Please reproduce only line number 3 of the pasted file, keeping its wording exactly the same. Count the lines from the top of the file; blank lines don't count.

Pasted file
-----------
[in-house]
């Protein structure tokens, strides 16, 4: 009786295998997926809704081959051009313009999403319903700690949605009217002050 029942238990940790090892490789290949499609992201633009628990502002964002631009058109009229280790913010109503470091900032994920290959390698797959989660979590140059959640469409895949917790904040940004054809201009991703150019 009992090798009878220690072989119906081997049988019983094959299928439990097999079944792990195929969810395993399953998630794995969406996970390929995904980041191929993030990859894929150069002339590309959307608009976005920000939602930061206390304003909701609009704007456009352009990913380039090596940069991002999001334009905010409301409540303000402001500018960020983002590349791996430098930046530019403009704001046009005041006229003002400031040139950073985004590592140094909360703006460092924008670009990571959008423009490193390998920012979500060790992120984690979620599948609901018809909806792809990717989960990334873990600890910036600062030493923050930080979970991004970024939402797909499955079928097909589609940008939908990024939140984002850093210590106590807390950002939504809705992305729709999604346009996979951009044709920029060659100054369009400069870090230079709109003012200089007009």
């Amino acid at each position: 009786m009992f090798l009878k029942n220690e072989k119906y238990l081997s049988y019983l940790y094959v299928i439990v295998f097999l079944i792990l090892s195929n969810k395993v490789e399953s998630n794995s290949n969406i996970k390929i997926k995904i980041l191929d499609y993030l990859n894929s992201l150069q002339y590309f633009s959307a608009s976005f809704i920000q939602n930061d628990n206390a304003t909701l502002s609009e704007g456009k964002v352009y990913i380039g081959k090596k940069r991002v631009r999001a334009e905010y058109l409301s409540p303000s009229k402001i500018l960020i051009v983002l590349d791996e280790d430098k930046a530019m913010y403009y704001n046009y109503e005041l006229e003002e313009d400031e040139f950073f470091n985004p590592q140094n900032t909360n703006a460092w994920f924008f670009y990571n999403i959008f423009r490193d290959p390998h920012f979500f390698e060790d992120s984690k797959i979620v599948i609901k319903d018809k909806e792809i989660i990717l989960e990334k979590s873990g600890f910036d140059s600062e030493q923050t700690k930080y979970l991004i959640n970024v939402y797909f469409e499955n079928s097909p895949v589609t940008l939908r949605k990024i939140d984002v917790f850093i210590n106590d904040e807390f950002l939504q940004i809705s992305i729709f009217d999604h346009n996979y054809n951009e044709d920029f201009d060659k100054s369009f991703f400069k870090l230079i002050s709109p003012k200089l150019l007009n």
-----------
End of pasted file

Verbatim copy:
């Amino acid at each position: 009786m009992f090798l009878k029942n220690e072989k119906y238990l081997s049988y019983l940790y094959v299928i439990v295998f097999l079944i792990l090892s195929n969810k395993v490789e399953s998630n794995s290949n969406i996970k390929i997926k995904i980041l191929d499609y993030l990859n894929s992201l150069q002339y590309f633009s959307a608009s976005f809704i920000q939602n930061d628990n206390a304003t909701l502002s609009e704007g456009k964002v352009y990913i380039g081959k090596k940069r991002v631009r999001a334009e905010y058109l409301s409540p303000s009229k402001i500018l960020i051009v983002l590349d791996e280790d430098k930046a530019m913010y403009y704001n046009y109503e005041l006229e003002e313009d400031e040139f950073f470091n985004p590592q140094n900032t909360n703006a460092w994920f924008f670009y990571n999403i959008f423009r490193d290959p390998h920012f979500f390698e060790d992120s984690k797959i979620v599948i609901k319903d018809k909806e792809i989660i990717l989960e990334k979590s873990g600890f910036d140059s600062e030493q923050t700690k930080y979970l991004i959640n970024v939402y797909f469409e499955n079928s097909p895949v589609t940008l939908r949605k990024i939140d984002v917790f850093i210590n106590d904040e807390f950002l939504q940004i809705s992305i729709f009217d999604h346009n996979y054809n951009e044709d920029f201009d060659k100054s369009f991703f400069k870090l230079i002050s709109p003012k200089l150019l007009n």